Researching the hydrosphere and cryosphere
With more than 70 per cent of the planet covered by water and the lifeforce it sustains, it is imperative to apply the most advanced technological tools to observing our world’s oceans, coastlines and inland waters, including glaciers and ice sheets.
This research covers observations applied across all forms and locations, from mountainous regions to the deepest parts of the oceans. Researchers in the Centre for Earth Observation Science are involved in various projects addressing questions around ocean-atmosphere coupling and its control on our climate, present-day and past ice sheet stability, and our understanding of the various controls and feedback mechanisms involving global waters.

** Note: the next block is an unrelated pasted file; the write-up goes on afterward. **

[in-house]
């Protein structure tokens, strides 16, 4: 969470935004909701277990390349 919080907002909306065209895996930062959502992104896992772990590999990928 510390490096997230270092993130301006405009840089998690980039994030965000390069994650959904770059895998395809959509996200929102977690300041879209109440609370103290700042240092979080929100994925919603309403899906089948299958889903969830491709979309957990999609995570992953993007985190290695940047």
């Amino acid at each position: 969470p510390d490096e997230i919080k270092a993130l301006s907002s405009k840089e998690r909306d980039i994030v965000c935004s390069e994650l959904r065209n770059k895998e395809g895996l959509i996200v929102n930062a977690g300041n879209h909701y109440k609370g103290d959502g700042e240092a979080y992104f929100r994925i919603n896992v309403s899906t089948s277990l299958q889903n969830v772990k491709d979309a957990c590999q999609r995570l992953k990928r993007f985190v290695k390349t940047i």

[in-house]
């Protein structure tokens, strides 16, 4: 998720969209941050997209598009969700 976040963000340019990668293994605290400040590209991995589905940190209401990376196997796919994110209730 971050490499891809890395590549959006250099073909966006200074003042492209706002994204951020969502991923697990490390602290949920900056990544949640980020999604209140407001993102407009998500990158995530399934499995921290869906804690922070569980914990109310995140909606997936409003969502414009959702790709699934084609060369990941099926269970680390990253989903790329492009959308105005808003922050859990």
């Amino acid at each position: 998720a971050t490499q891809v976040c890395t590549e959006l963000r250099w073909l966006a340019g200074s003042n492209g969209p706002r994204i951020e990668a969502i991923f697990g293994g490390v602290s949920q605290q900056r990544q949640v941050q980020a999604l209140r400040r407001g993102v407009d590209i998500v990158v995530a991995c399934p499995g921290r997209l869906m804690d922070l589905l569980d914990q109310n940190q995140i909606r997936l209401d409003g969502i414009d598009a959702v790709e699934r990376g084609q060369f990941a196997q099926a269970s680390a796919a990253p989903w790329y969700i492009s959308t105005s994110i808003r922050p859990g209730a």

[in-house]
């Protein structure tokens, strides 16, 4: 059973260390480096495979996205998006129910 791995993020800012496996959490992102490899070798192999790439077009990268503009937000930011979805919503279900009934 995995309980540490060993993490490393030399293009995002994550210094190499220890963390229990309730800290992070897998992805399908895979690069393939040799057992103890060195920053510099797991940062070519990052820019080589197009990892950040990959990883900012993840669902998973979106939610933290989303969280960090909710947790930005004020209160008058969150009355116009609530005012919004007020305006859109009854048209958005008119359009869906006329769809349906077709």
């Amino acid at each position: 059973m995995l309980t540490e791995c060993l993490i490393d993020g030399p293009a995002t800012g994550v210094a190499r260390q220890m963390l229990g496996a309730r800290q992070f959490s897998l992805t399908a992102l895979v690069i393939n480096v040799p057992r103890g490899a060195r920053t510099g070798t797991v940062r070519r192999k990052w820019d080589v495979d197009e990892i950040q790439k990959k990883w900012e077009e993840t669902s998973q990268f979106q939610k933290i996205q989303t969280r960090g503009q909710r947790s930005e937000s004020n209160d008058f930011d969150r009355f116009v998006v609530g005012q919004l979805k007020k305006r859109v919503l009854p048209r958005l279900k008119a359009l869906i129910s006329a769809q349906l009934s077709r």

Coastal processes, sea level change, pollution, the interaction between the natural and the built environment are also focal points. We also conduct research in deep sea geomorphology and marine geohazards as well as the interaction of marine geology and associated habitats.
We use various datasets that involve laboratory studies and in-situ field investigations, participating in international ocean-going expeditions, using drones, autonomous underwater vehicles, remotely operated vehicles, and the latest state-of-the-art instrumentation while also developing sensor technologies, and staying linked and closely collaborating with researchers across the world.
Marine geoscientist Aggeliki Georgiopoulou worked on the International Ocean Discovery Program drill ship JOIDES Resolution, sailing from Fremantle, Australia to New Zealand to explore the relationship between gas hydrate and underwater landslides.